In Kano, land registration processes were expanded to encompass social and physical data excluded from traditional models. In addition to identifying plot extent, data was requested on family size and structure disaggregated by age and sex, school attendance and academic attainment, trades and skills and data on access to services including water, electricity and car ownership.
It not only became possible to offer property owners access to certificates of ownership at affordable prices, but it became possible to offer socio-economic data to address pressing problems facing longer term sustainable economic growth.
Previously, the state and private sector lacked information on land use, occupation, rateable value, market size, market share, demographic trends and other information essential to the development of a strategic social reform policy.
After six months of land registration activity, the city gained data on the people and their livelihoods. The culmination of the registration of even a single borough now addresses the need of the state, the population and the private sector.
The state gains an appreciation of the human resource potential and informs decision-making to ensure social needs are met. Who is in school? Who lacks access to education or health care? Where are the seasonal disease risks and how can they be mitigated? How can we improve land use? How can revenue be optimised?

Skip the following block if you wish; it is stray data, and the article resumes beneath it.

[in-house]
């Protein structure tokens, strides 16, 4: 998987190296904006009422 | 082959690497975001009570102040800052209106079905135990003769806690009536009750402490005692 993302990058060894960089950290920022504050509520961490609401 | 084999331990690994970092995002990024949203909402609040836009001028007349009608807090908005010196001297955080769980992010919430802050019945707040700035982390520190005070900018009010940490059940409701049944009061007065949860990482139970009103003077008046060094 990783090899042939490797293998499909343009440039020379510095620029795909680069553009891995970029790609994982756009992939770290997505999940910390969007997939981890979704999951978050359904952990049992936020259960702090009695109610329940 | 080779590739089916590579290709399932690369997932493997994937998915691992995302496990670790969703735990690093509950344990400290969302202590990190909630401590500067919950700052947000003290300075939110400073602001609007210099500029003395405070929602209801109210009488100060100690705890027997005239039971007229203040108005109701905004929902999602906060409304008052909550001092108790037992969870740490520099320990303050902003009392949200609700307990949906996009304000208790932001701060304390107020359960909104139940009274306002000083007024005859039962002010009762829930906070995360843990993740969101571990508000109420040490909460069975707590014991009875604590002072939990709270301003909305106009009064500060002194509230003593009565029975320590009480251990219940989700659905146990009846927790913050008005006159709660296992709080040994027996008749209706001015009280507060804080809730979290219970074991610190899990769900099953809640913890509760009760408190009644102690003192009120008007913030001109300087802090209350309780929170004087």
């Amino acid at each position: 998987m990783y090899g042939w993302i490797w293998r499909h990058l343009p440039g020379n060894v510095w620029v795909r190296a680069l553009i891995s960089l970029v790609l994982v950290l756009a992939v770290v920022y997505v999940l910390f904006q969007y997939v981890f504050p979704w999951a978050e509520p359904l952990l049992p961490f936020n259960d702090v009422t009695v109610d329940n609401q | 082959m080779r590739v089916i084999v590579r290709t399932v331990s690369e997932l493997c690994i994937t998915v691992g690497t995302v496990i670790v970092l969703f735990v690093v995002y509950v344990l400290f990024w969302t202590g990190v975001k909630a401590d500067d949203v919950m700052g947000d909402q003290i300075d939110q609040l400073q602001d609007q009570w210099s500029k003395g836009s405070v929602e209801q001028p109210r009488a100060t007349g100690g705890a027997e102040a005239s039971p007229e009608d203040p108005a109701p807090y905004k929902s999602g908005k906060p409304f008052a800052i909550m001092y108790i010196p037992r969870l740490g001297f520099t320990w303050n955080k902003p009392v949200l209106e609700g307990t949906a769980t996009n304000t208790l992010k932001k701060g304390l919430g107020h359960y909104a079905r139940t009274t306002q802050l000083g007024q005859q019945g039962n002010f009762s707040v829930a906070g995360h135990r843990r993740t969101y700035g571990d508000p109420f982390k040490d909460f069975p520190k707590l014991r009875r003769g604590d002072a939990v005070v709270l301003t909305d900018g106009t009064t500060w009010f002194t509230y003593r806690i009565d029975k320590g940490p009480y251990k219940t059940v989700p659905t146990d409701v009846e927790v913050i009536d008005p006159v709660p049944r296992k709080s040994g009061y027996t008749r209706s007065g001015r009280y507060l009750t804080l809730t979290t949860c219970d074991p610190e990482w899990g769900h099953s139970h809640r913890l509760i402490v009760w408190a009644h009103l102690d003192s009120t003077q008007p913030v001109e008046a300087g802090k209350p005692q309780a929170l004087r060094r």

The people gain a voice. Taxation becomes transparent and they are better able to demand services, including access to health and education locally rather than remote provision at regional hubs. Participation in formal processes becomes easier as the state can devolve simpler, cheaper administrative tasks to local offices, and local entrepreneurs can form cooperatives once they understand the scale, nature and location of markets. The private sector also gains valuable knowledge of the local marketplace, offering a massive competitive advantage for investment.
If all three major stakeholder groups collaborate effectively, it will provide huge opportunity. The data allows a common thread of dialogue, encouraging better advocacy for positive change by, and in favour of, all groups.
What started out as a relatively simple, but potentially futile, exercise in Systematic Land Title Registration (SLTR) ultimately generated the essential access to land title envisaged under the scheme. It also, more importantly, provided Kano State the potential to reattain its status as a major commercial center both in Nigeria and the Sahel. The statistical sample offers insights into the livelihoods of millions of people, and provides a management tool not only for the state, but for future programming. And the cost? Typical land registration projects that seek to solely deliver land title seek a cost per unit of around $10-$12. This Nigerian project not only delivered the opportunity to generate a land title, but also a strategic economic development model at a cost of approximately $8 per unit.
This article was originally published on Devex on August 24th 2017.